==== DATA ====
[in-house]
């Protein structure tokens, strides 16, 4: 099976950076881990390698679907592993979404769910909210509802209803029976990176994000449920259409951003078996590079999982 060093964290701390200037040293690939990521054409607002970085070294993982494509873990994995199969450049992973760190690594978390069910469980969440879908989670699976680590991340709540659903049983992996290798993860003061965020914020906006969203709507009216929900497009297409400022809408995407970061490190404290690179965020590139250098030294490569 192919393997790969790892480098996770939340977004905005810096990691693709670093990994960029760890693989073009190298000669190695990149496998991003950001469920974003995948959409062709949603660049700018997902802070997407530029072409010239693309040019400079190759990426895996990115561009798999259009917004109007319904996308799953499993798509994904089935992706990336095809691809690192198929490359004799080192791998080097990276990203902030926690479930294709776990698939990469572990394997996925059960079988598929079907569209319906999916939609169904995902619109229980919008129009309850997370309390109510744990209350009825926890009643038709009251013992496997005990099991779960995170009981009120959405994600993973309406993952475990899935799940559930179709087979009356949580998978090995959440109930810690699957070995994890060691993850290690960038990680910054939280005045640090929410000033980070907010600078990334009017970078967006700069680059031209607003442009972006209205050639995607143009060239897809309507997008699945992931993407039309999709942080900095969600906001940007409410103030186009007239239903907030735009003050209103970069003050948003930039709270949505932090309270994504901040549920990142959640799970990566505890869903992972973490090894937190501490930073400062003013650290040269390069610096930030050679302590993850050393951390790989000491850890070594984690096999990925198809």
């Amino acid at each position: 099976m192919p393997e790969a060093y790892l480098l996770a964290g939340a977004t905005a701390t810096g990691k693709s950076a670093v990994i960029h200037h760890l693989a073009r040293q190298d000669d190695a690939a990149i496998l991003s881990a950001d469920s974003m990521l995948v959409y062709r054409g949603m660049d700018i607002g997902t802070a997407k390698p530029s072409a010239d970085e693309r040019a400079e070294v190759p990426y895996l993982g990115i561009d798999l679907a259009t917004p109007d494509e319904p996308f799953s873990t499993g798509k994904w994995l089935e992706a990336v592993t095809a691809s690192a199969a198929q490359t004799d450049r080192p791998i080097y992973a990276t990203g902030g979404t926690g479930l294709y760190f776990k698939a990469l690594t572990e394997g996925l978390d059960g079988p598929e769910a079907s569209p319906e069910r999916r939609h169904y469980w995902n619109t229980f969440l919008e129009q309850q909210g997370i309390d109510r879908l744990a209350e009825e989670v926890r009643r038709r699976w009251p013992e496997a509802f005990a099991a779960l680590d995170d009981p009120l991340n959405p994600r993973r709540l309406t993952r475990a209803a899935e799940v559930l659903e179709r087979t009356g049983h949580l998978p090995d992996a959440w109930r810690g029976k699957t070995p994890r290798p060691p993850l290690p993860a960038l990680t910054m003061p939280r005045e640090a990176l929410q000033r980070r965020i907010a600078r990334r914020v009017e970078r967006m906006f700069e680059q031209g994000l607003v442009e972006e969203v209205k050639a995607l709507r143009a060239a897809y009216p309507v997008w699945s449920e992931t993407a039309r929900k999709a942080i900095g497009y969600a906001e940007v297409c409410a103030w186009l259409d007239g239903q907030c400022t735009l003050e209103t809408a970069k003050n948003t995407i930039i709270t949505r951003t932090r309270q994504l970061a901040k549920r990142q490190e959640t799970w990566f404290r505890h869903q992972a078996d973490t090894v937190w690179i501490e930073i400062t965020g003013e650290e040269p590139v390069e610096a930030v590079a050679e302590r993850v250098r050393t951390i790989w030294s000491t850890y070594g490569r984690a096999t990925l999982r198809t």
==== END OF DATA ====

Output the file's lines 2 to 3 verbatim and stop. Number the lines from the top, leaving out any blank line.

């Protein structure tokens, strides 16, 4: 099976950076881990390698679907592993979404769910909210509802209803029976990176994000449920259409951003078996590079999982 060093964290701390200037040293690939990521054409607002970085070294993982494509873990994995199969450049992973760190690594978390069910469980969440879908989670699976680590991340709540659903049983992996290798993860003061965020914020906006969203709507009216929900497009297409400022809408995407970061490190404290690179965020590139250098030294490569 192919393997790969790892480098996770939340977004905005810096990691693709670093990994960029760890693989073009190298000669190695990149496998991003950001469920974003995948959409062709949603660049700018997902802070997407530029072409010239693309040019400079190759990426895996990115561009798999259009917004109007319904996308799953499993798509994904089935992706990336095809691809690192198929490359004799080192791998080097990276990203902030926690479930294709776990698939990469572990394997996925059960079988598929079907569209319906999916939609169904995902619109229980919008129009309850997370309390109510744990209350009825926890009643038709009251013992496997005990099991779960995170009981009120959405994600993973309406993952475990899935799940559930179709087979009356949580998978090995959440109930810690699957070995994890060691993850290690960038990680910054939280005045640090929410000033980070907010600078990334009017970078967006700069680059031209607003442009972006209205050639995607143009060239897809309507997008699945992931993407039309999709942080900095969600906001940007409410103030186009007239239903907030735009003050209103970069003050948003930039709270949505932090309270994504901040549920990142959640799970990566505890869903992972973490090894937190501490930073400062003013650290040269390069610096930030050679302590993850050393951390790989000491850890070594984690096999990925198809």
């Amino acid at each position: 099976m192919p393997e790969a060093y790892l480098l996770a964290g939340a977004t905005a701390t810096g990691k693709s950076a670093v990994i960029h200037h760890l693989a073009r040293q190298d000669d190695a690939a990149i496998l991003s881990a950001d469920s974003m990521l995948v959409y062709r054409g949603m660049d700018i607002g997902t802070a997407k390698p530029s072409a010239d970085e693309r040019a400079e070294v190759p990426y895996l993982g990115i561009d798999l679907a259009t917004p109007d494509e319904p996308f799953s873990t499993g798509k994904w994995l089935e992706a990336v592993t095809a691809s690192a199969a198929q490359t004799d450049r080192p791998i080097y992973a990276t990203g902030g979404t926690g479930l294709y760190f776990k698939a990469l690594t572990e394997g996925l978390d059960g079988p598929e769910a079907s569209p319906e069910r999916r939609h169904y469980w995902n619109t229980f969440l919008e129009q309850q909210g997370i309390d109510r879908l744990a209350e009825e989670v926890r009643r038709r699976w009251p013992e496997a509802f005990a099991a779960l680590d995170d009981p009120l991340n959405p994600r993973r709540l309406t993952r475990a209803a899935e799940v559930l659903e179709r087979t009356g049983h949580l998978p090995d992996a959440w109930r810690g029976k699957t070995p994890r290798p060691p993850l290690p993860a960038l990680t910054m003061p939280r005045e640090a990176l929410q000033r980070r965020i907010a600078r990334r914020v009017e970078r967006m906006f700069e680059q031209g994000l607003v442009e972006e969203v209205k050639a995607l709507r143009a060239a897809y009216p309507v997008w699945s449920e992931t993407a039309r929900k999709a942080i900095g497009y969600a906001e940007v297409c409410a103030w186009l259409d007239g239903q907030c400022t735009l003050e209103t809408a970069k003050n948003t995407i930039i709270t949505r951003t932090r309270q994504l970061a901040k549920r990142q490190e959640t799970w990566f404290r505890h869903q992972a078996d973490t090894v937190w690179i501490e930073i400062t965020g003013e650290e040269p590139v390069e610096a930030v590079a050679e302590r993850v250098r050393t951390i790989w030294s000491t850890y070594g490569r984690a096999t990925l999982r198809t």